Workers at Brewing Market Coffee, a coffee vendor and coffeehouse operator with locations in Boulder, Longmont and Lafayette, have taken a key step toward unionization.
Local 26 of the Bakery, Confectionery, Tobacco and Grains Union (BCTGM) tells BizWest that 74% of company employees have signed union permission cards, a move ahead of a vote union official, which has not yet been programmed.
Brewing Market workers have asked company management to voluntarily recognize their organizing effort and have yet to receive a response, the union said.
The company did not respond to requests for comment on Wednesday.
Brewing Market workers, about 50 of whom are unionized (non-management), say they are organizing in search of better working conditions, pay and benefits.
“We don’t get paid enough and barely tip as promised,” Benny Cardin, a barista at Brewing Market’s Tea Emporium and Coffee Shop in downtown Boulder, said in a statement. “We want to be able to pay rent, buy food, have basic health care, and live a life that isn’t based on the fear that comes with living paycheck to paycheck. Boulder baristas deserve so much more, and we’re ready to fight for it.
If they choose to join Local 26, they won’t be fighting alone. Late last year, workers at Boulder’s Spruce Confections LLC, which makes baked goods and operates several coffee shops, voted in favor of the union and began negotiations this year on their first contract.
Local 26, based in Denver, represents manufacturing, production, maintenance and sanitation workers in Colorado’s bakeries and food production operations.
Baristas at seven Starbucks locations in Colorado, including Superior and Greeley, voted this year to join Starbucks Workers United, an affiliate of the Service Employees International Union.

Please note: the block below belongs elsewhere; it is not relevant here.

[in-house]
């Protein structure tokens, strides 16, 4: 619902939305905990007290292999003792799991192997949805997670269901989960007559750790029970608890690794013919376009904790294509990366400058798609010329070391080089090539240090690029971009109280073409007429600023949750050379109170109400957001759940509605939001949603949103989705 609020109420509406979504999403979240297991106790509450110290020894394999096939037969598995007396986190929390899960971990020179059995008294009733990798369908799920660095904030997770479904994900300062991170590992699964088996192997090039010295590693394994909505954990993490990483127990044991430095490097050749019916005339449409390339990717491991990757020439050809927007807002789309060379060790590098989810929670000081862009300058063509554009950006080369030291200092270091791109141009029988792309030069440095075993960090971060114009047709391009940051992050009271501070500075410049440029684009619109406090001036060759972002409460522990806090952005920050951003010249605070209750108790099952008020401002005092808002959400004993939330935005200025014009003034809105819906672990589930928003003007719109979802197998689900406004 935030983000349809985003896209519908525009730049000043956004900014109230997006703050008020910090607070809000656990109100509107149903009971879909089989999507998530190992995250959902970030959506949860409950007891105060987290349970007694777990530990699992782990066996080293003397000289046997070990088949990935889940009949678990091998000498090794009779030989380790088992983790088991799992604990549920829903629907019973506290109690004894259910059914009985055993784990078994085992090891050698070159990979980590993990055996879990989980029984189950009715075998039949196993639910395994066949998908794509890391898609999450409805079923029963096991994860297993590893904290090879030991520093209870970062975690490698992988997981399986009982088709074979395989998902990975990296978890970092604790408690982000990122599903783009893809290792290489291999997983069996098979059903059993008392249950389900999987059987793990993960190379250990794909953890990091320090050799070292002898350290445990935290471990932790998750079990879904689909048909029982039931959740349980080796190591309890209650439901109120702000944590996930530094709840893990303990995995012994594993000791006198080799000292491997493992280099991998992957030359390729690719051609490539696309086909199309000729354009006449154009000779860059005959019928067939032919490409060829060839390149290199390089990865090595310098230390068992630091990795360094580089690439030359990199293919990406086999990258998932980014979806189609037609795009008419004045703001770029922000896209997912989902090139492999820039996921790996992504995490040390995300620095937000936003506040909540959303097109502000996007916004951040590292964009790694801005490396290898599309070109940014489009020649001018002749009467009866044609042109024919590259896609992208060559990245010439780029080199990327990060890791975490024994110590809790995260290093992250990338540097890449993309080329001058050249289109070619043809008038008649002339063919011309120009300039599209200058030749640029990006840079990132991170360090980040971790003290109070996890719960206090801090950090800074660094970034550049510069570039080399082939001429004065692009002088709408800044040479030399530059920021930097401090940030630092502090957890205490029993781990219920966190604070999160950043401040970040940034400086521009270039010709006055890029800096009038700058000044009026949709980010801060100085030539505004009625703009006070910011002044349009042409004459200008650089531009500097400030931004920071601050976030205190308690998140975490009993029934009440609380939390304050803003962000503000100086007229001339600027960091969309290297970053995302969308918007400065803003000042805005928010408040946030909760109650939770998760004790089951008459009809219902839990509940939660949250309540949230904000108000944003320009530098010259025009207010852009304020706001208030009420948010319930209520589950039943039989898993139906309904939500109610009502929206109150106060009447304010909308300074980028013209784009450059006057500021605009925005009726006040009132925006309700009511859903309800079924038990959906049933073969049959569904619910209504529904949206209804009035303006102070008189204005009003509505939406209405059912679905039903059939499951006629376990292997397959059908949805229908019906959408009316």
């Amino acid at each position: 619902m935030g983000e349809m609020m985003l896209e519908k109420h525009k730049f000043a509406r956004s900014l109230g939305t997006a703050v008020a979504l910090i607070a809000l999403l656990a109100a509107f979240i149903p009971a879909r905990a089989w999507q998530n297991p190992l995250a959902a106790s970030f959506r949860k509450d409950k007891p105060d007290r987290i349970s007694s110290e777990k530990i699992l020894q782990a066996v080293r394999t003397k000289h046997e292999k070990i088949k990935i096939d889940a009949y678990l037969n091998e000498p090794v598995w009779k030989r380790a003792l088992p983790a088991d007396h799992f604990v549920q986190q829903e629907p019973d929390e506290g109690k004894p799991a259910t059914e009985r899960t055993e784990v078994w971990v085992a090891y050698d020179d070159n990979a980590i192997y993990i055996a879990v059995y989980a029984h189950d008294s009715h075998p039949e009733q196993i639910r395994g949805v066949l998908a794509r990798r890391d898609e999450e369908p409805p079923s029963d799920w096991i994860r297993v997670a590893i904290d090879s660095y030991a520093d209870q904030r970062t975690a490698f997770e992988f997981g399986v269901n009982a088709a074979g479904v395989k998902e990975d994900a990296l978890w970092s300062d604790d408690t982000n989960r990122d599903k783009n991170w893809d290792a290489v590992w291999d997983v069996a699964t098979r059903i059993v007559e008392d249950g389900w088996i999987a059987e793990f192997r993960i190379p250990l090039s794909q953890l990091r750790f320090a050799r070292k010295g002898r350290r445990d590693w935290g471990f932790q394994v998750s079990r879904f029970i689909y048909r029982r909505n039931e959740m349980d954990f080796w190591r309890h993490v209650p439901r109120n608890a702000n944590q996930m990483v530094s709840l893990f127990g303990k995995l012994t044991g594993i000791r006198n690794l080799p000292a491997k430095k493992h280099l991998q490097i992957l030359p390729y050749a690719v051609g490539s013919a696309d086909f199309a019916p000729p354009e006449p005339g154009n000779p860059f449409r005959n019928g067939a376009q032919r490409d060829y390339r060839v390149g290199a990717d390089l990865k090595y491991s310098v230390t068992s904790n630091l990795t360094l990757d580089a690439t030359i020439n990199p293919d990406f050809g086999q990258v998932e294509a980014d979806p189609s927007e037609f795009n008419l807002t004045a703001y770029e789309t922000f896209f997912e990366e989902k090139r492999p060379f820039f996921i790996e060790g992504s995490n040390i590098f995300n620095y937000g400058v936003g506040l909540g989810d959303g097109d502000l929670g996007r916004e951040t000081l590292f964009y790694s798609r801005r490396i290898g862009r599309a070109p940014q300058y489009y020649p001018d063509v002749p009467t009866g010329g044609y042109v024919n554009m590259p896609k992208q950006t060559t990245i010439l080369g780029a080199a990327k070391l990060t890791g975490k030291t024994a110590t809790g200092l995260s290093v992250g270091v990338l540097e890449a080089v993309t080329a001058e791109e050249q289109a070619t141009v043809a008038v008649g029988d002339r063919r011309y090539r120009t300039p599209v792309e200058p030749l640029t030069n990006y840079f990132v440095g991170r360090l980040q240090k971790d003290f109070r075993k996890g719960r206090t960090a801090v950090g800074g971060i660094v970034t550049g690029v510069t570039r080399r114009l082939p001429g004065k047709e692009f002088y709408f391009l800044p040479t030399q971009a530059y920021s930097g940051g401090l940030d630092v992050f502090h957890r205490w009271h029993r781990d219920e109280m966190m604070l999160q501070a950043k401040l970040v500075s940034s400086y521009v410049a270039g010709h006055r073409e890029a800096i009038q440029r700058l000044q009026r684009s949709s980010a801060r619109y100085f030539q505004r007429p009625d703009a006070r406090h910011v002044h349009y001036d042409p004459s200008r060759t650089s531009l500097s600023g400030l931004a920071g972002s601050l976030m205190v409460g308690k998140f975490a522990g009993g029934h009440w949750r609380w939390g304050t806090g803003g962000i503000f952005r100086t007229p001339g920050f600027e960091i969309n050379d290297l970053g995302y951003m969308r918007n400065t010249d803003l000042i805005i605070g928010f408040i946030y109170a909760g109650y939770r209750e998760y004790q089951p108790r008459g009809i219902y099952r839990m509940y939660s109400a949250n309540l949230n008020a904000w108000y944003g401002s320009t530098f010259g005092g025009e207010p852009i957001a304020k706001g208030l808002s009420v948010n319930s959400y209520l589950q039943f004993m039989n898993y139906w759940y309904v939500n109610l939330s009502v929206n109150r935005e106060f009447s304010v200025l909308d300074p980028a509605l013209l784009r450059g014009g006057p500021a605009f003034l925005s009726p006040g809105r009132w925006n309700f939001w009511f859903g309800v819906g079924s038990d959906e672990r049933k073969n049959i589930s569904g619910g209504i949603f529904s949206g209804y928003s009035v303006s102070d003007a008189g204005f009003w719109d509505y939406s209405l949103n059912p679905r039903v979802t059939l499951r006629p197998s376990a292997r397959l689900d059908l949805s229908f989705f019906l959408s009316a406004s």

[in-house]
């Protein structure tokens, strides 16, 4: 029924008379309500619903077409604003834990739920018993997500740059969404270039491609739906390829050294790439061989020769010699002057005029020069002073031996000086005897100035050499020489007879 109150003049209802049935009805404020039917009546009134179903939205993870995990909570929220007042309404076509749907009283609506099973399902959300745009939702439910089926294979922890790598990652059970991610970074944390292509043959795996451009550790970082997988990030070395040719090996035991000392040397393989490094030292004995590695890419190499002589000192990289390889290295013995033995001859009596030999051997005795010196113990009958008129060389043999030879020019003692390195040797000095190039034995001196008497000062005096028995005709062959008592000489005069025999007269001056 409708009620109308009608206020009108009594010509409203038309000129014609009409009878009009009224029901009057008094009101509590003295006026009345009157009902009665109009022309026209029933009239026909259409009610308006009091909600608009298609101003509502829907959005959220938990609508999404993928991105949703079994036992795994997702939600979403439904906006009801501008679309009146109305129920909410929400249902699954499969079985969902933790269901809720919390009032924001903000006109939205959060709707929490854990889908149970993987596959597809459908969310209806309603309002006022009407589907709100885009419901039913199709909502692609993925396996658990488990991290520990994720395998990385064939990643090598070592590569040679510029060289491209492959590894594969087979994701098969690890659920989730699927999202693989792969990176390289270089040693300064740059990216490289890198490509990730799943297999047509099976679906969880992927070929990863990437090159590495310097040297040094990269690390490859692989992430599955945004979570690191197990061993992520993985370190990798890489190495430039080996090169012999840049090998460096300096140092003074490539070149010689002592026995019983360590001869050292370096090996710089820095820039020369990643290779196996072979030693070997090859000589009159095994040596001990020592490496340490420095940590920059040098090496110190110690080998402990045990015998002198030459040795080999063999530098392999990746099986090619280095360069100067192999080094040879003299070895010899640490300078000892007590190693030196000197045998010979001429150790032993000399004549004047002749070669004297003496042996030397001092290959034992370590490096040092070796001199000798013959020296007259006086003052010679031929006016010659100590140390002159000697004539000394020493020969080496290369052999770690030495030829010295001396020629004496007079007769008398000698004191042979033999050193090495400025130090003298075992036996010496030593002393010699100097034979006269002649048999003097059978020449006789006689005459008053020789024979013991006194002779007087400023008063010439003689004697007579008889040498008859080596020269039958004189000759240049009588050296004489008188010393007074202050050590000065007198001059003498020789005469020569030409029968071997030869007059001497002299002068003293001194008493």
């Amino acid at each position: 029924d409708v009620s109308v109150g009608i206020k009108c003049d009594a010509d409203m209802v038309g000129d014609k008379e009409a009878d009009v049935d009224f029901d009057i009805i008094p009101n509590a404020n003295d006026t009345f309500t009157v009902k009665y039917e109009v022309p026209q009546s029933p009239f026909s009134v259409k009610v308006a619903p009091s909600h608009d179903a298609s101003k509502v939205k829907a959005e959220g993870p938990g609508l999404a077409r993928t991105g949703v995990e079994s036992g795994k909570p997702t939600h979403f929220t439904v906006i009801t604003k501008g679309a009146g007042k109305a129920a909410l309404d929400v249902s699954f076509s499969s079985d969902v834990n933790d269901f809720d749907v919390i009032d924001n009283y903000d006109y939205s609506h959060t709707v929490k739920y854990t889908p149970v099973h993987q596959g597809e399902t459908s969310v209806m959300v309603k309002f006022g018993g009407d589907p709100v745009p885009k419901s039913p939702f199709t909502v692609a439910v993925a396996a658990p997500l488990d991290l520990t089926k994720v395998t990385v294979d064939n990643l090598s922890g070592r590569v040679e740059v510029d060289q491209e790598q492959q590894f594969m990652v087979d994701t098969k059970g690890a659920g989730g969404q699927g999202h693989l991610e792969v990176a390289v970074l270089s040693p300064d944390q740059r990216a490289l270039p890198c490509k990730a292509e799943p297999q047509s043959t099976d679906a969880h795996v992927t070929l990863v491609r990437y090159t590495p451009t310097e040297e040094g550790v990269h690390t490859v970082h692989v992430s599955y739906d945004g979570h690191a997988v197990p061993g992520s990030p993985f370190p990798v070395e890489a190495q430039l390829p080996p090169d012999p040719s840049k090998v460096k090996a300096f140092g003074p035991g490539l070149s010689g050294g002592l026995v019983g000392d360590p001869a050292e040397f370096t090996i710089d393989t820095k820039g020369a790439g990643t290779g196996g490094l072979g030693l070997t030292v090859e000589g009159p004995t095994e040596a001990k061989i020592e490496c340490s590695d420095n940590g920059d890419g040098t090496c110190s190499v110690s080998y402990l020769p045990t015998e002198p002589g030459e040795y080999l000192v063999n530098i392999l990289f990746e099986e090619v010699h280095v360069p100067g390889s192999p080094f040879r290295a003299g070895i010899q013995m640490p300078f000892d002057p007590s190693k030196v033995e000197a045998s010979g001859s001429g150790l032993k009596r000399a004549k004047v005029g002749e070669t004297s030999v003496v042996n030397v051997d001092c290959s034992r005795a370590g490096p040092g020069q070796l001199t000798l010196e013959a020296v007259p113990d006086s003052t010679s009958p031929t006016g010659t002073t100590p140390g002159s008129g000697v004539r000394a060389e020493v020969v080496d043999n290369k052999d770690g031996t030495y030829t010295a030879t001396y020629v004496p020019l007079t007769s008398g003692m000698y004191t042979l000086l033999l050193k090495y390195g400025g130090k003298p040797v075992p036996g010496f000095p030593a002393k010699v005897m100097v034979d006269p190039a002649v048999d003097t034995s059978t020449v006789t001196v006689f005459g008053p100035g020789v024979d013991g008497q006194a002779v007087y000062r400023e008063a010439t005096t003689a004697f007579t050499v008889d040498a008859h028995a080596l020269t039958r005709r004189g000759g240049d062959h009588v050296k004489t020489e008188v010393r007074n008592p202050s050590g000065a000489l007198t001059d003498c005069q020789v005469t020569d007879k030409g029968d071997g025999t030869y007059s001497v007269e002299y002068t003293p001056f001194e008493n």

“At the end of the day, our biggest motivation for unionizing is how much we care about each other,” said Olivia Schmich, barista at Brewing Market’s Espresso Vino location in Lafayette. “I think history will remember us for being part of the change that future generations will benefit from. Knowing that it’s all worth it.
The local organizing effort among cafe and coffeehouse workers comes amid a period of relative ascendancy for organized labor, both in Colorado and across the country.
To be sure, organized labor in the United States has largely been in decline for more than four decades, but the tight labor market and the COVID-19 pandemic have shifted the balance of power in favor of some workers.
Much recent work organizing activity has involved service, retail and hospitality workers who, unlike employees in other industries with the ability to work remotely, are often unable to adjust working conditions and settings to better align with the post-pandemic business environment.
Colorado United Food and Commercial Workers Local 7 members employed by Kroger Co.’s King Soopers (NYSE: KR) – who worked on the front lines of the pandemic when many other businesses were shuttered while dealing with the trauma of a shooting mass in 2021 that killed 10 at the company’s Table Mesa grocery store in Boulder – exercised some of their power this year, striking for nine days in January before signing a new three-year contract.
“The pandemic has revealed that some jobs that we thought were harmless enough are actually harmful (for workers in certain positions),” said Jeffrey Zax, professor of economics and labor expert at the University of Colorado Boulder, to BizWest in a June interview. “You are exposed to the public and therefore exposed to public health risks, so your health is at risk. This means that employers must treat their employees better if they want to have them.
This article was first published by BizWest, an independent news agency, and is published under a license agreement. © 2022 BizWestMedia LLC.